Hilty J, Doll’s Eyes, 2015, Illinois Wildflowers, http://www.illinoiswildflowers.info/woodland/plants/doll_eyes.htm

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Jakkalskos

Jakkalskos have their own unique way of getting things done.

  • Jakkalskos is a species of parasitic, leafless plant, native to areas mostly in the south of the African continent.
  • ‘Jakkalskos’ is an Afrikaans term for the plant, which is also known as ‘bobbejaankos’ in Afrikaans, with respective literal meanings ‘jackal food’ and ‘baboon food’ in English.
  • The scientific name of the jakkalskos is Hydnora africana and it is from the family Hydnoraceae, a family of parasitic plants that flower.
  • Jakkalskos plants lack an above ground stem and develop almost entirely in the soil, only bursting forth from the ground to reveal their bloom once ample rain has occurred.
  • When mature, the height of the jakkalskos plant above ground, is simply the size of the flower, which typically grows to be 10 to 15 centimetres (4 to 6 inches) tall.
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A Jakkalskos Flower
Image courtesy of Derek Keats/Flickr
  • The bloom colour of a jakkalskos ranges from orange to pink or red, while the plant’s outer body is brown to black in colour, depending on the age of the flower.
  • Jakkalskos flowers emit a pungent smell, comparable to that of animal waste, which allures its pollinators, mostly carrion and dung beetles.
  • As a parasite, the jakkalskos plant’s thick root-like system will attach itself to the roots of a host plant of the Euphorbia genus, from which it leeches the other plant’s nutrients.
  • Filaments connect the sepals of the jakkalskos flower before it fully opens, and these serve as an obstacle to somewhat trap a beetle inside the flower to cause effective pollination, and once the flower develops and opens, the beetle is released.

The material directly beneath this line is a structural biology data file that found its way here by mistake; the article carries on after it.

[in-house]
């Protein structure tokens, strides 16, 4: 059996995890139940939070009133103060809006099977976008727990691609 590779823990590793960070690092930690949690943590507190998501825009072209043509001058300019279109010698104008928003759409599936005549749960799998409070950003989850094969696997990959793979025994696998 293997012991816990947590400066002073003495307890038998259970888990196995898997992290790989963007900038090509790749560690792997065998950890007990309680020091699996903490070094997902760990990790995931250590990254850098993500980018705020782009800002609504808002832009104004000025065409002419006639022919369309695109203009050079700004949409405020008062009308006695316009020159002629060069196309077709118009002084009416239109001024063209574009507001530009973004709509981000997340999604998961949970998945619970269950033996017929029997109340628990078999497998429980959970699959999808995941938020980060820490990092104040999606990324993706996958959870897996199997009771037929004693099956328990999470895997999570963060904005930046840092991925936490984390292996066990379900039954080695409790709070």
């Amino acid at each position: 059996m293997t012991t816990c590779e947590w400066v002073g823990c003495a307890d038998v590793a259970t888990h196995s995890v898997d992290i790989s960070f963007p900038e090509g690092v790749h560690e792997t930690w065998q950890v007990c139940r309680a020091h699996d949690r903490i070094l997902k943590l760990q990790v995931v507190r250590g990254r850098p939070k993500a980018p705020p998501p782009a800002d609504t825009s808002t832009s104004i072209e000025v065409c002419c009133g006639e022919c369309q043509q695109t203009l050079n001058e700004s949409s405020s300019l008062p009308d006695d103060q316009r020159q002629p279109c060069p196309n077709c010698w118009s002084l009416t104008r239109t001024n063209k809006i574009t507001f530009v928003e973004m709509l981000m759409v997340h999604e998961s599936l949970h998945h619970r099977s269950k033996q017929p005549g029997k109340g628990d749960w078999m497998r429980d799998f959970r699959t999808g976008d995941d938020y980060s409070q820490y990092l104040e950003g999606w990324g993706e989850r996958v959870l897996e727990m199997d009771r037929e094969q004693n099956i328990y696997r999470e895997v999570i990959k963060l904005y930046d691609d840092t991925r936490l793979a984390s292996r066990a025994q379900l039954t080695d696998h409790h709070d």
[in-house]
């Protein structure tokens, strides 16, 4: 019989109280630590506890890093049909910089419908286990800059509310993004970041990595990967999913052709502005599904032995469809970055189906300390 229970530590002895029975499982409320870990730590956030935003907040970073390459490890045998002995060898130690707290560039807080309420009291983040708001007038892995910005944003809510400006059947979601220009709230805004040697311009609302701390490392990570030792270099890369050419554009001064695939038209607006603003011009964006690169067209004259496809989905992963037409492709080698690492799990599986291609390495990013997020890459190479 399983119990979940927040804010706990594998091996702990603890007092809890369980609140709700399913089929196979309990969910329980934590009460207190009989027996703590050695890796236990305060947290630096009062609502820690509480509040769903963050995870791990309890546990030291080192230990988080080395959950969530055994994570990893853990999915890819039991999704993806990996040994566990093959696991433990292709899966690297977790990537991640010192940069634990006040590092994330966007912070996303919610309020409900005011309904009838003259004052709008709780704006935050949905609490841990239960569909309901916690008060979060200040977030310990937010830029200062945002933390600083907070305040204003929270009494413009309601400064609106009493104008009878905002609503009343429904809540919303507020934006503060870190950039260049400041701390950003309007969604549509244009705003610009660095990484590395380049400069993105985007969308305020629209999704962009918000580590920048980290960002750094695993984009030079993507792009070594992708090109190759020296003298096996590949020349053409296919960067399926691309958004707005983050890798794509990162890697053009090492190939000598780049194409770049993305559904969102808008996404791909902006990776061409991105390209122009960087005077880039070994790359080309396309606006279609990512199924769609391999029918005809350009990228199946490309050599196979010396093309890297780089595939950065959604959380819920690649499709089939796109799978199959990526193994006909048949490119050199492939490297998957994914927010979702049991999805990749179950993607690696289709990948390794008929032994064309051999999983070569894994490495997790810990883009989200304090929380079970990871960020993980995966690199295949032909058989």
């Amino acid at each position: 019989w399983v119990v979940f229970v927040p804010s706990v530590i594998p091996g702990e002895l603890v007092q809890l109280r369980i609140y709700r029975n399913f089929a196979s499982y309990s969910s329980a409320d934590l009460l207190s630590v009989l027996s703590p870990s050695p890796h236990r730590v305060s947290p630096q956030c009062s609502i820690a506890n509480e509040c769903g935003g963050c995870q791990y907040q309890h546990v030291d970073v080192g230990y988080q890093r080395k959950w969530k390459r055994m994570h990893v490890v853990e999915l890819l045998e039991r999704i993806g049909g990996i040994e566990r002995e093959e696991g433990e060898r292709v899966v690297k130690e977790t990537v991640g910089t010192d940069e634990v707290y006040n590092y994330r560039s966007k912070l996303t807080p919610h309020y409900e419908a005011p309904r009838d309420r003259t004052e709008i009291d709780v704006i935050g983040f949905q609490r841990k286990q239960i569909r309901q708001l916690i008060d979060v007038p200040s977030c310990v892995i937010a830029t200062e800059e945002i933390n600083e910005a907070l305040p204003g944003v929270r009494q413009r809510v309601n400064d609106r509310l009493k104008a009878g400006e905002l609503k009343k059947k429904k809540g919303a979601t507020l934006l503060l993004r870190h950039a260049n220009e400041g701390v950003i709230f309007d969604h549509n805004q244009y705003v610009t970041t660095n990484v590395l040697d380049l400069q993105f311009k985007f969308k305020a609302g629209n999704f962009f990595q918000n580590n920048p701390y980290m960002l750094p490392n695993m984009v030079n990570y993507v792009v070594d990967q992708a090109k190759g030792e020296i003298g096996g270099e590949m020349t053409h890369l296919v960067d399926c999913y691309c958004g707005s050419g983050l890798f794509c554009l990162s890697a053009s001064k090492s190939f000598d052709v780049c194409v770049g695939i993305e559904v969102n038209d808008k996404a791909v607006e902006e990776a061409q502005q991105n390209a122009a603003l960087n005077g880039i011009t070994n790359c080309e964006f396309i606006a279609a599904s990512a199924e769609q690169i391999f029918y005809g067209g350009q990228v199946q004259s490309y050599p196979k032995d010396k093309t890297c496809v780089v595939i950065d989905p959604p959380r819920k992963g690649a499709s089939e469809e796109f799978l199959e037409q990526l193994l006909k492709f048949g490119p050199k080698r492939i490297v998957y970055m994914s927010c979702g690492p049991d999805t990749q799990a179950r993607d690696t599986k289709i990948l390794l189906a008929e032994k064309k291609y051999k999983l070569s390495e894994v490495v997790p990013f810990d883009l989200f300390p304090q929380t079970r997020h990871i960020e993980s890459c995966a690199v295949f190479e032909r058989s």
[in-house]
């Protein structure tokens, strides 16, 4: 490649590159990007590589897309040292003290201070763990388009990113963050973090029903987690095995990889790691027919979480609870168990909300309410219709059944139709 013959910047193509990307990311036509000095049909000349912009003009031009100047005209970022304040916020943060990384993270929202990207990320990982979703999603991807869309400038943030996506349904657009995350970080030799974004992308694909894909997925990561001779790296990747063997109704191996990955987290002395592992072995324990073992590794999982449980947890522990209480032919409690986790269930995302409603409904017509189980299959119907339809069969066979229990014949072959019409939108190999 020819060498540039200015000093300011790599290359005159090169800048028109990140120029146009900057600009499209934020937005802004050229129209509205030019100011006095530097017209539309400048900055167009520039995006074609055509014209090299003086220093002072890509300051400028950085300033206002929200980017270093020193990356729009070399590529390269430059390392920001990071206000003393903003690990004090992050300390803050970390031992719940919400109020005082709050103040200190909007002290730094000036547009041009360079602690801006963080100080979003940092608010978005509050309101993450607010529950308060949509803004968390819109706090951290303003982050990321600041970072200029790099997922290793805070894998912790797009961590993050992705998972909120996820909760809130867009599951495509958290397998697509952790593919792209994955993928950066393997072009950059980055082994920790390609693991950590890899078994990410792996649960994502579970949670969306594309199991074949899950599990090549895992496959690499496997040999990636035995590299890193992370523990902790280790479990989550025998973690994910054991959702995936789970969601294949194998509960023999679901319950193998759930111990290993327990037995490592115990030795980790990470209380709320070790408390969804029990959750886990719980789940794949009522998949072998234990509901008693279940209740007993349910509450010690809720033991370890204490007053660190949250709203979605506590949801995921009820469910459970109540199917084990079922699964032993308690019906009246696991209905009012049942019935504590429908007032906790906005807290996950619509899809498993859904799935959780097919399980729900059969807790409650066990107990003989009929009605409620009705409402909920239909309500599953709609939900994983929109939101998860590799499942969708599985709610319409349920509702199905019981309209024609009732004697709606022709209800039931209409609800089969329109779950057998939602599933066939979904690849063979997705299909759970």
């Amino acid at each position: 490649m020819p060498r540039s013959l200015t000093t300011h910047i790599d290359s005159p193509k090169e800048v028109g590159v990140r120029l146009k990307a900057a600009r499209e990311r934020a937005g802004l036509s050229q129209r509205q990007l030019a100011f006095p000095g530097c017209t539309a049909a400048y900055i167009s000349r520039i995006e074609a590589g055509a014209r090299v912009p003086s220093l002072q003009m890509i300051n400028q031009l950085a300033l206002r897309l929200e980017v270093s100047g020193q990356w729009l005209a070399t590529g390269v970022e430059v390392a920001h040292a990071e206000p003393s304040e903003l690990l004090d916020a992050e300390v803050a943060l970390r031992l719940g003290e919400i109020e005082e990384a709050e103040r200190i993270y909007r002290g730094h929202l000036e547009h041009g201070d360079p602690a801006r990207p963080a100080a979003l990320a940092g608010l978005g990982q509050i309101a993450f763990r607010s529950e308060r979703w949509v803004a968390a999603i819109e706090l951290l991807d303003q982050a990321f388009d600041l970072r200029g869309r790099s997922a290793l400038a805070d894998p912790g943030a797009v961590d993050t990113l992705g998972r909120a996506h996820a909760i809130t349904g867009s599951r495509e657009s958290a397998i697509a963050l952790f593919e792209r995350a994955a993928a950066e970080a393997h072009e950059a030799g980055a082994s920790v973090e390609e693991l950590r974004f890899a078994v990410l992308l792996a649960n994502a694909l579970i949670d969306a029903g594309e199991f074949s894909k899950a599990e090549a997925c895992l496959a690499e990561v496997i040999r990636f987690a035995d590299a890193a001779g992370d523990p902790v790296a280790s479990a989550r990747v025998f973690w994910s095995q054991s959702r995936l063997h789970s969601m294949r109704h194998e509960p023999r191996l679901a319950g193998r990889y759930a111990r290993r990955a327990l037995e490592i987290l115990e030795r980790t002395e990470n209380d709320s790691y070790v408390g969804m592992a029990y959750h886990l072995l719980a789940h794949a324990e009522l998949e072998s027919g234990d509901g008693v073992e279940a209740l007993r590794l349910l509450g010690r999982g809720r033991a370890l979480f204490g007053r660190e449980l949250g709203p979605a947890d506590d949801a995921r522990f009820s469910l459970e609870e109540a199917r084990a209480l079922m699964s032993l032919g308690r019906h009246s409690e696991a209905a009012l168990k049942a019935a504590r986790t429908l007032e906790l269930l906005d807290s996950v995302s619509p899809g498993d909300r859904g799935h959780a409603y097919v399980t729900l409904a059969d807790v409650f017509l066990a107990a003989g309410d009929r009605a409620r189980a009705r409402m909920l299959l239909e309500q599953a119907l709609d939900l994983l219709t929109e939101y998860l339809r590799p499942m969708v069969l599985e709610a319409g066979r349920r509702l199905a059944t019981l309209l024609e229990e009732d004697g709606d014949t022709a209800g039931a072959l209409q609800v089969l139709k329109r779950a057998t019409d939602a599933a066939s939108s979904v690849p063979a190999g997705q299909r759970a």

• After flowering, a jakkalskos plant usually produces a fruit in the soil, up to 8 cm (3 inches) in diameter, that contains roughly 20,000 seeds, and the fruit is edible and commonly eaten by some animals including jackals and baboons.
Bibliography:
Grant A, Hydnora Africana Plant Info – What Is Hydnora Africana, 2016, Gardening Know How, http://www.gardeningknowhow.com/ornamental/flowers/hydnora/hydnora-africana-plant-info.htm
Hydnora Africana, 2016, Wikipedia, https://en.wikipedia.org/wiki/Hydnora_africana
Hydnora Africana, n.d, Botanical Society of America, http://botany.org/Parasitic_Plants/Hydnora_africana.php
Voigt W, Hydrona Africana, 2008, South African National Biodiversity Institute, http://www.plantzafrica.com/planthij/hydnorafric.htm

 

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Wreath Lechenaultia

Wreath lechenaultias really brighten up the Australian desert.

  • Wreath lechenaultias are perennial plants, native to the woodland and desert habitats of the Southwest Australia savanna area, located in
    the Australian state of Western Australia.
  • The scientific name of a wreath lechenaultia plant is Lechenaultia macrantha and it is from the family Goodeniaceae, a family of flowering plants.
  • Wreath lechenaultias generally grow to a height of up to 15 centimetres (6 inches) and reach a diameter of 1 metre (3.3 feet).
  • The blooms of wreath lechenaultia plants typically range from pink to red, and they are a white or yellow colour in the middle.
  • Wreath lechenaultias grow best in full sun and in a fairly dry, well-drained soil that consists of sand or small pebbles.
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A Wreath Lechenaultia
Image courtesy of Derrin Images
  • Wreath lechenaultia plants bloom during late winter months and spring, and the flowers are usually produced around the outer edge of the plant, forming a wreath-like shape around the foliage.
  • Each flower of the wreath lechenaultia plant consists of five petals and is roughly 3 to 3.5 centimetres (1.2 to 1.4 inches) in diameter.
  • Wreath lechenaultias are commonly grown for decorative purposes, both on the ground or in hanging baskets, though they tend to be difficult to grow.
  • Kurt Krausse, a German botanist, was the first to scientifically describe the wreath lechenaultia, doing so in 1912.
  • Wreath lechenaultia plants tend to sprout after the event of a bushfire, and new plants can be grown from cuttings.
Bibliography:
Lechenaultia Macrantha, 2010, Wikipedia, https://en.wikipedia.org/wiki/Lechenaultia_macrantha
Lechenaultia Macrantha, 2016, Australian native Plants Society (Australia), http://anpsa.org.au/l-macr.html